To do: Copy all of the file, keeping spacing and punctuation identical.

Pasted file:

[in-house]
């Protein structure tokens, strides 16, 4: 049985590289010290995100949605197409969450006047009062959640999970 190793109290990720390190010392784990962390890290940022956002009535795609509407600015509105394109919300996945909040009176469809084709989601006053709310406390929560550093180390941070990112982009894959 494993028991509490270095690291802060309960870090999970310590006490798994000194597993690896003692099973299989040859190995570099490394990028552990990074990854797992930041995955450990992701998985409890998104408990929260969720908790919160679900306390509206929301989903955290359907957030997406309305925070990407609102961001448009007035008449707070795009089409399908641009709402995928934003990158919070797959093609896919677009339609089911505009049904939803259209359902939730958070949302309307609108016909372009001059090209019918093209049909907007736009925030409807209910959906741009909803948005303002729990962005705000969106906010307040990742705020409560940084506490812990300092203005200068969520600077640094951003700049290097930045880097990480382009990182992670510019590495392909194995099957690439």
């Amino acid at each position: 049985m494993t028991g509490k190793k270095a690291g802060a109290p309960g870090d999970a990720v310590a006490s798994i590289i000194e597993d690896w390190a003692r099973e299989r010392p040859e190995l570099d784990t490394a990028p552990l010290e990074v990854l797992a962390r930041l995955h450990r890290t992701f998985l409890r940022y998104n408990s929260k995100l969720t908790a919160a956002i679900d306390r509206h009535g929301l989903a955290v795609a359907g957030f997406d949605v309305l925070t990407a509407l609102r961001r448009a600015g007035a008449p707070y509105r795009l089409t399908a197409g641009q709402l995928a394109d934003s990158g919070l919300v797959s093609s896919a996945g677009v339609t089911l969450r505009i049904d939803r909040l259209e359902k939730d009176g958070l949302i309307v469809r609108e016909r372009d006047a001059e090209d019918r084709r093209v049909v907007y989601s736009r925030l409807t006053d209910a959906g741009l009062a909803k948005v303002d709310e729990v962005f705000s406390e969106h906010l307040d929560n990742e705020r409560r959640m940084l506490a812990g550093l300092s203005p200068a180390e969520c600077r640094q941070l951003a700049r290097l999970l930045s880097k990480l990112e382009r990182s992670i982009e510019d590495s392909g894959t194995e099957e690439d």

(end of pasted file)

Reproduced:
[in-house]
């Protein structure tokens, strides 16, 4: 049985590289010290995100949605197409969450006047009062959640999970 190793109290990720390190010392784990962390890290940022956002009535795609509407600015509105394109919300996945909040009176469809084709989601006053709310406390929560550093180390941070990112982009894959 494993028991509490270095690291802060309960870090999970310590006490798994000194597993690896003692099973299989040859190995570099490394990028552990990074990854797992930041995955450990992701998985409890998104408990929260969720908790919160679900306390509206929301989903955290359907957030997406309305925070990407609102961001448009007035008449707070795009089409399908641009709402995928934003990158919070797959093609896919677009339609089911505009049904939803259209359902939730958070949302309307609108016909372009001059090209019918093209049909907007736009925030409807209910959906741009909803948005303002729990962005705000969106906010307040990742705020409560940084506490812990300092203005200068969520600077640094951003700049290097930045880097990480382009990182992670510019590495392909194995099957690439």
């Amino acid at each position: 049985m494993t028991g509490k190793k270095a690291g802060a109290p309960g870090d999970a990720v310590a006490s798994i590289i000194e597993d690896w390190a003692r099973e299989r010392p040859e190995l570099d784990t490394a990028p552990l010290e990074v990854l797992a962390r930041l995955h450990r890290t992701f998985l409890r940022y998104n408990s929260k995100l969720t908790a919160a956002i679900d306390r509206h009535g929301l989903a955290v795609a359907g957030f997406d949605v309305l925070t990407a509407l609102r961001r448009a600015g007035a008449p707070y509105r795009l089409t399908a197409g641009q709402l995928a394109d934003s990158g919070l919300v797959s093609s896919a996945g677009v339609t089911l969450r505009i049904d939803r909040l259209e359902k939730d009176g958070l949302i309307v469809r609108e016909r372009d006047a001059e090209d019918r084709r093209v049909v907007y989601s736009r925030l409807t006053d209910a959906g741009l009062a909803k948005v303002d709310e729990v962005f705000s406390e969106h906010l307040d929560n990742e705020r409560r959640m940084l506490a812990g550093l300092s203005p200068a180390e969520c600077r640094q941070l951003a700049r290097l999970l930045s880097k990480l990112e382009r990182s992670i982009e510019d590495s392909g894959t194995e099957e690439d």